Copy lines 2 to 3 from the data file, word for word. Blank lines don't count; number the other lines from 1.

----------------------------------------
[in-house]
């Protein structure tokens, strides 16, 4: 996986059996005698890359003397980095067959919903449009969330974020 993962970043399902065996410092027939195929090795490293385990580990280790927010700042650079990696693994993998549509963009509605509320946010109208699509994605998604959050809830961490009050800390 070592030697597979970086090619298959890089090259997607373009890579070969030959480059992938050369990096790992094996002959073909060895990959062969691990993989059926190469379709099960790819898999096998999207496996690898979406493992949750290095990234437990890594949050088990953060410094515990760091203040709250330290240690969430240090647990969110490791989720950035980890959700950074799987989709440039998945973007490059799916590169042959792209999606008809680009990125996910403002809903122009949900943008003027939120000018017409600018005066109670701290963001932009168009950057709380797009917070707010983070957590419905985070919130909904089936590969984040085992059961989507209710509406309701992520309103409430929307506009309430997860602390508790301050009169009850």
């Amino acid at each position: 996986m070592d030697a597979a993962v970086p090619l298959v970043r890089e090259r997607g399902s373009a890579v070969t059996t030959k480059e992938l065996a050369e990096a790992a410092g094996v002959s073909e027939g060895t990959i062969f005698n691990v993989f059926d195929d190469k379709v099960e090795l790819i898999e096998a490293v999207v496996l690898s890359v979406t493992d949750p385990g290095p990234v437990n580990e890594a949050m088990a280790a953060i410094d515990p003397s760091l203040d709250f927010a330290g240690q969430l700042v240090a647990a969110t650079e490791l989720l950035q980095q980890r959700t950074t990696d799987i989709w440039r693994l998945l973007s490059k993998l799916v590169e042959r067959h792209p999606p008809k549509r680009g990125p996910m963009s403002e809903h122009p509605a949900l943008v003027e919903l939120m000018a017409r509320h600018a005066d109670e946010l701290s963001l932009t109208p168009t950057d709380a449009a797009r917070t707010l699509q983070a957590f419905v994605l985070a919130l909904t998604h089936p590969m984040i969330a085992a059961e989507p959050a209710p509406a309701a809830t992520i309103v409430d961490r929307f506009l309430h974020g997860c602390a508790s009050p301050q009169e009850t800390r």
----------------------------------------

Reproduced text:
């Protein structure tokens, strides 16, 4: 996986059996005698890359003397980095067959919903449009969330974020 993962970043399902065996410092027939195929090795490293385990580990280790927010700042650079990696693994993998549509963009509605509320946010109208699509994605998604959050809830961490009050800390 070592030697597979970086090619298959890089090259997607373009890579070969030959480059992938050369990096790992094996002959073909060895990959062969691990993989059926190469379709099960790819898999096998999207496996690898979406493992949750290095990234437990890594949050088990953060410094515990760091203040709250330290240690969430240090647990969110490791989720950035980890959700950074799987989709440039998945973007490059799916590169042959792209999606008809680009990125996910403002809903122009949900943008003027939120000018017409600018005066109670701290963001932009168009950057709380797009917070707010983070957590419905985070919130909904089936590969984040085992059961989507209710509406309701992520309103409430929307506009309430997860602390508790301050009169009850």
């Amino acid at each position: 996986m070592d030697a597979a993962v970086p090619l298959v970043r890089e090259r997607g399902s373009a890579v070969t059996t030959k480059e992938l065996a050369e990096a790992a410092g094996v002959s073909e027939g060895t990959i062969f005698n691990v993989f059926d195929d190469k379709v099960e090795l790819i898999e096998a490293v999207v496996l690898s890359v979406t493992d949750p385990g290095p990234v437990n580990e890594a949050m088990a280790a953060i410094d515990p003397s760091l203040d709250f927010a330290g240690q969430l700042v240090a647990a969110t650079e490791l989720l950035q980095q980890r959700t950074t990696d799987i989709w440039r693994l998945l973007s490059k993998l799916v590169e042959r067959h792209p999606p008809k549509r680009g990125p996910m963009s403002e809903h122009p509605a949900l943008v003027e919903l939120m000018a017409r509320h600018a005066d109670e946010l701290s963001l932009t109208p168009t950057d709380a449009a797009r917070t707010l699509q983070a957590f419905v994605l985070a919130l909904t998604h089936p590969m984040i969330a085992a059961e989507p959050a209710p509406a309701a809830t992520i309103v409430d961490r929307f506009l309430h974020g997860c602390a508790s009050p301050q009169e009850t800390r």